The report defines taonga species as species of flora and fauna over which whanau (families), hapu (communities), or iwi (tribes) claim guardianship obligations. The guardianship obligations consist of inherited traditional knowledge involving those taonga species, the credibility of which can be tested by experts in the subject. Different hapu etc will have different guardianship obligations in relation to the same species. However, each relationship with taonga species will seek equilibrium or sustainability.
Bioprospecters can benefit from Maori traditional knowledge by improving the efficiency with which they find biological material for creating commercial products. Currently consent to take specimens is generally only required from the landowner and/or the Crown. While various Acts such as the Conservation Act 1987 have regard to the principles of the Treaty of Waitangi, the degree to which this affects practices such as bioprospecting is not sufficiently laid out, although this can be addressed in departmental guidelines. New Zealand is party to the Convention on Biological Diversity, and many concerns of Maori appear to be addressed by the access, conservation and benefit sharing provisions of that Convention. However, the Convention currently has little practical influence since it is subordinate to international IP regimes. In particular, the TRIPS Agreement does not require patent applicants to disclose whether traditional knowledge or genetic resources have contributed to the invention, nor whether they were obtained with prior informed consent and a benefit sharing arrangement.
In New Zealand genetic modification is regulated under the Hazardous Substances and New Organisms Act 1996 (HSNO Act). Section 6(d) requires that the relationship of Maori and their culture and traditions with their ancestral lands, water, sites, waahi tapu, valued flora and fauna, and other taonga be taken into account when making a decision under that Act. However, claimants are concerned that this provision is subservient to other more general provisions and can essentially be sidelined when all factors for consideration are weighed. There is also concern that IPONZ allows isolated gene sequences to be patentable rather than being a mere discovery or something that lacks utility. Section 15 of the current Patents Act allows inventions to be refused patentability if their use would be contrary to morality or public order. The report is confident that the morality and ordre public provisions in the TRIPs Agreement, which has now been enacted in the Patents Act 2013, are wide enough to accommodate the guardianship interests in the genetic and biological resources of taonga species and Māori knowledge thereof. This will be particularly relevant where exploitation of IP rights might damage or even destroy guardianship relationships.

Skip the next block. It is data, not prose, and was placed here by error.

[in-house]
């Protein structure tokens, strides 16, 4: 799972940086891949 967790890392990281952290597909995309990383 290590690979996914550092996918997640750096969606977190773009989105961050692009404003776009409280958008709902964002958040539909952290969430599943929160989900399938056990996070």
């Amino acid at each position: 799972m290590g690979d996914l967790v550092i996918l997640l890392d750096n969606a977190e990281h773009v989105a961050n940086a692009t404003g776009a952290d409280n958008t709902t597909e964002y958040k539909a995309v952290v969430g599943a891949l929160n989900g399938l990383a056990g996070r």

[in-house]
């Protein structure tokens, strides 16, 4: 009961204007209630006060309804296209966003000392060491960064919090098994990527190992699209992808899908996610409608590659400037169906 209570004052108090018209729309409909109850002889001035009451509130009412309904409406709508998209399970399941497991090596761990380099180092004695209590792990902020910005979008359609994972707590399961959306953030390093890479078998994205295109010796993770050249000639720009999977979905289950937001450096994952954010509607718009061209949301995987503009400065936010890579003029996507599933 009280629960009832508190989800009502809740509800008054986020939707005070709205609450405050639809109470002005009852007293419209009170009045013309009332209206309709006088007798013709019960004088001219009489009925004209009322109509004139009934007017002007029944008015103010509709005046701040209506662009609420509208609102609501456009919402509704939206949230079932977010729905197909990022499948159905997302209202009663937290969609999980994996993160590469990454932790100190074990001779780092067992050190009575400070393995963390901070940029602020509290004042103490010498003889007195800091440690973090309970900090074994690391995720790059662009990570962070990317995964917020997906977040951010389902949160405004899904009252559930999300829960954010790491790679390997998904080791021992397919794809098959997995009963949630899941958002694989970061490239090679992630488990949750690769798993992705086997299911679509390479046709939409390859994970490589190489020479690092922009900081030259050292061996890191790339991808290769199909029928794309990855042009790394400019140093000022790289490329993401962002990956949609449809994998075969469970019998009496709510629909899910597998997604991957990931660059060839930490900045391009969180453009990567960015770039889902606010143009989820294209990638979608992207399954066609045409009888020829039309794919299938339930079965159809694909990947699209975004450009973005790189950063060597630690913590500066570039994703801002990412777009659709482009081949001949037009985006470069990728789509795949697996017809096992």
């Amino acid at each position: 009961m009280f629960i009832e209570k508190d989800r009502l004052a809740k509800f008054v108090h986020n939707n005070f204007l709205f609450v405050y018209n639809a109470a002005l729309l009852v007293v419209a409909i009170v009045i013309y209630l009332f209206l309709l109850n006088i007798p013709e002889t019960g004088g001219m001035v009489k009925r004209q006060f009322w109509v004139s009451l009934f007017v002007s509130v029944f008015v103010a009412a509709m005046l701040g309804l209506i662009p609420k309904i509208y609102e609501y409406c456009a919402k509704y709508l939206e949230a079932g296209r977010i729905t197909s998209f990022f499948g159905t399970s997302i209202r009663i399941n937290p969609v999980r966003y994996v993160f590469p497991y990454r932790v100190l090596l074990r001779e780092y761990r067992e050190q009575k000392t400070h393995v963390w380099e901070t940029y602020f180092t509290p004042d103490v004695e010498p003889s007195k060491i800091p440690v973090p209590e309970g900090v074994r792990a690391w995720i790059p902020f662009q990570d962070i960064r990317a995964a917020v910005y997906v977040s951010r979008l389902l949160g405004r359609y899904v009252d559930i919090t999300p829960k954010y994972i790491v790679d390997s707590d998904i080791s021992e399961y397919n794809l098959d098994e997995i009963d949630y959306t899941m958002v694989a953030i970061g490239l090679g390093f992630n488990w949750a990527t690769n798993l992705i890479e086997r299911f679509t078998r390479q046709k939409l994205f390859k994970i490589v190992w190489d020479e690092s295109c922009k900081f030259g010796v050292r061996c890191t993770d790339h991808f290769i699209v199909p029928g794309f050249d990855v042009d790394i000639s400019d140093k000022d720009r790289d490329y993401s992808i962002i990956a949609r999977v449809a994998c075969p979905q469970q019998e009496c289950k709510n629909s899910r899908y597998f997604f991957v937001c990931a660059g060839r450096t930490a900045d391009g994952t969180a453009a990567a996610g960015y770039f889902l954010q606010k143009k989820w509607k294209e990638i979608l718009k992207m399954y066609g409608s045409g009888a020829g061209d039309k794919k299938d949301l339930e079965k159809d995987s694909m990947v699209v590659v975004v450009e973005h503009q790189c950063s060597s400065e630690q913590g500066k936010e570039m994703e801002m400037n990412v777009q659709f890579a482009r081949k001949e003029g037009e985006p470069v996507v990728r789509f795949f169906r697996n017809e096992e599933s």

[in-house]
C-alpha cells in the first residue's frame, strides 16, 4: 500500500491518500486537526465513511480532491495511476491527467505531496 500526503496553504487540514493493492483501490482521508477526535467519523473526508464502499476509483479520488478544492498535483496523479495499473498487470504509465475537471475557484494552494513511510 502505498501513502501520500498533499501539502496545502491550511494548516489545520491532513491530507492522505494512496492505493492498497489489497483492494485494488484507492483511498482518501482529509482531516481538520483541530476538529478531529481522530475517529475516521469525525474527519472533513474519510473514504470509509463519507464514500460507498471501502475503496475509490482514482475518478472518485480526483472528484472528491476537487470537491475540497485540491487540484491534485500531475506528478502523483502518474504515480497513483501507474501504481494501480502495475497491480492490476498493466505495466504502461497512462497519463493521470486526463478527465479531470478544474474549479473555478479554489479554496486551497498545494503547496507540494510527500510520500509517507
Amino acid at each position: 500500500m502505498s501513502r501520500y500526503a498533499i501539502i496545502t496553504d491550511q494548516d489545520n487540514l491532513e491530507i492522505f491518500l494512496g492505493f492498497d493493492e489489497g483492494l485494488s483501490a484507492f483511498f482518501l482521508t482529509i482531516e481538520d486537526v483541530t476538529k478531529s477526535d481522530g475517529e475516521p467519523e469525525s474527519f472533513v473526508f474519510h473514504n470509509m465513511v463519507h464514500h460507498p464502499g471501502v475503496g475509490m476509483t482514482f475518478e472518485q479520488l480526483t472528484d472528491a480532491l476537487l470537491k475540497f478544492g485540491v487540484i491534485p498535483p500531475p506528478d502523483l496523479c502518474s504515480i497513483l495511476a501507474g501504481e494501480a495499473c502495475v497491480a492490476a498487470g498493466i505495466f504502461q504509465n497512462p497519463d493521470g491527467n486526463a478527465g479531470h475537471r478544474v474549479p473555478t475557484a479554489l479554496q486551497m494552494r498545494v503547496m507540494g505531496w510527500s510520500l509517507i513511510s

The report notes the Crowns concerns that the patent and PVR regimes are ill-suited to protecting guardianship interests, and that attempting to do so would stifle research and development. Further, once Maori knowledge is in the public domain it is impractical to try to control its use. However, the report identifies a blind spot in the patent system potentially granting patents for uses that are already part of Maori knowledge on account of examiners being unlikely to find the relevant Maori knowledge in scientific databases. The recent Patents Act’s introduction of a Maori advisory committee will aid the Commissioner in this assessment along with whether an invention is likely to be contrary to Maori values. However, the report recommends that the advisory committee be able to advise the Commissioner in regards to applications deemed relevant by the committee, not just those that the Commissioner deems relevant. A register of guardianship relationships with taonga species and Maori knowledge in the use thereof is proposed, although registration would be optional and would not be required in order to have a right to object.
The report rejects the notion that Māori have, or should be given, any special proprietary rights over the genetic and biological resources of taonga species on the basis of cultural association. Nonetheless, it finds that Treaty obligations require the protection of Maori guardianship relationships with taonga species where exploitation of the species could adversely affect that relationship. In light of this, it recommends mandatory disclosure of genetic and biological resources or Maori knowledge that contributed to the research or invention of a patent or PVR application to reduce the risk of adversely affecting Maori guardianship relationships. The consequence of non-disclosure would be dependant on the degree of threat or harm to those guardianship relationships.